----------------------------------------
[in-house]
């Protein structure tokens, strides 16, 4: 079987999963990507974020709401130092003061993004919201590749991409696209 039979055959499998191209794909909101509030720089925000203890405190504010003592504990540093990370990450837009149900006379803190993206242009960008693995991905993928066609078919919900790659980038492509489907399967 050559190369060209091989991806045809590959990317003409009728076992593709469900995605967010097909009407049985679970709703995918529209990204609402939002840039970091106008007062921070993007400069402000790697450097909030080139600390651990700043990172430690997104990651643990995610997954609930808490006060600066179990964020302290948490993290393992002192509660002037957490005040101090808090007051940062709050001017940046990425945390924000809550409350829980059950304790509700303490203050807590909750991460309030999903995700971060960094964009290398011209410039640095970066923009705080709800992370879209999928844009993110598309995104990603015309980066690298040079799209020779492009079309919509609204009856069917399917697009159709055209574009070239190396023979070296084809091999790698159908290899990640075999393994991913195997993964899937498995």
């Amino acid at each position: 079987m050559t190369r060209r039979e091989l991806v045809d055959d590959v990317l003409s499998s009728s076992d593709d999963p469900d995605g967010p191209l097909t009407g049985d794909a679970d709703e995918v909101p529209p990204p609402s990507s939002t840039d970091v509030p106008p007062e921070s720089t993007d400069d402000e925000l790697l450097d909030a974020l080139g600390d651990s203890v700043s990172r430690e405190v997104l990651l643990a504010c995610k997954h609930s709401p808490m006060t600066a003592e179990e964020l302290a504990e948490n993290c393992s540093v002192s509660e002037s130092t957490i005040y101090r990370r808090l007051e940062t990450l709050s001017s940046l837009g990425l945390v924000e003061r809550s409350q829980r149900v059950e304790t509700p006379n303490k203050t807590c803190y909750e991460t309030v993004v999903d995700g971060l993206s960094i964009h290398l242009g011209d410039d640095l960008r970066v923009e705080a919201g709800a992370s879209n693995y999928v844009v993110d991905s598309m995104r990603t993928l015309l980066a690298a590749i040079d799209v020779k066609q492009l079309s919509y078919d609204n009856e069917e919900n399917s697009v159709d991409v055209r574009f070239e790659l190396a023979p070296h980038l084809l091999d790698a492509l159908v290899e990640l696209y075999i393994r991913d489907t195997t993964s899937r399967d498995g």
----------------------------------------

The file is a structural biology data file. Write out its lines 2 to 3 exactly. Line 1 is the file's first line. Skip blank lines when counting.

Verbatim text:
């Protein structure tokens, strides 16, 4: 079987999963990507974020709401130092003061993004919201590749991409696209 039979055959499998191209794909909101509030720089925000203890405190504010003592504990540093990370990450837009149900006379803190993206242009960008693995991905993928066609078919919900790659980038492509489907399967 050559190369060209091989991806045809590959990317003409009728076992593709469900995605967010097909009407049985679970709703995918529209990204609402939002840039970091106008007062921070993007400069402000790697450097909030080139600390651990700043990172430690997104990651643990995610997954609930808490006060600066179990964020302290948490993290393992002192509660002037957490005040101090808090007051940062709050001017940046990425945390924000809550409350829980059950304790509700303490203050807590909750991460309030999903995700971060960094964009290398011209410039640095970066923009705080709800992370879209999928844009993110598309995104990603015309980066690298040079799209020779492009079309919509609204009856069917399917697009159709055209574009070239190396023979070296084809091999790698159908290899990640075999393994991913195997993964899937498995």
């Amino acid at each position: 079987m050559t190369r060209r039979e091989l991806v045809d055959d590959v990317l003409s499998s009728s076992d593709d999963p469900d995605g967010p191209l097909t009407g049985d794909a679970d709703e995918v909101p529209p990204p609402s990507s939002t840039d970091v509030p106008p007062e921070s720089t993007d400069d402000e925000l790697l450097d909030a974020l080139g600390d651990s203890v700043s990172r430690e405190v997104l990651l643990a504010c995610k997954h609930s709401p808490m006060t600066a003592e179990e964020l302290a504990e948490n993290c393992s540093v002192s509660e002037s130092t957490i005040y101090r990370r808090l007051e940062t990450l709050s001017s940046l837009g990425l945390v924000e003061r809550s409350q829980r149900v059950e304790t509700p006379n303490k203050t807590c803190y909750e991460t309030v993004v999903d995700g971060l993206s960094i964009h290398l242009g011209d410039d640095l960008r970066v923009e705080a919201g709800a992370s879209n693995y999928v844009v993110d991905s598309m995104r990603t993928l015309l980066a690298a590749i040079d799209v020779k066609q492009l079309s919509y078919d609204n009856e069917e919900n399917s697009v159709d991409v055209r574009f070239e790659l190396a023979p070296h980038l084809l091999d790698a492509l159908v290899e990640l696209y075999i393994r991913d489907t195997t993964s899937r399967d498995g």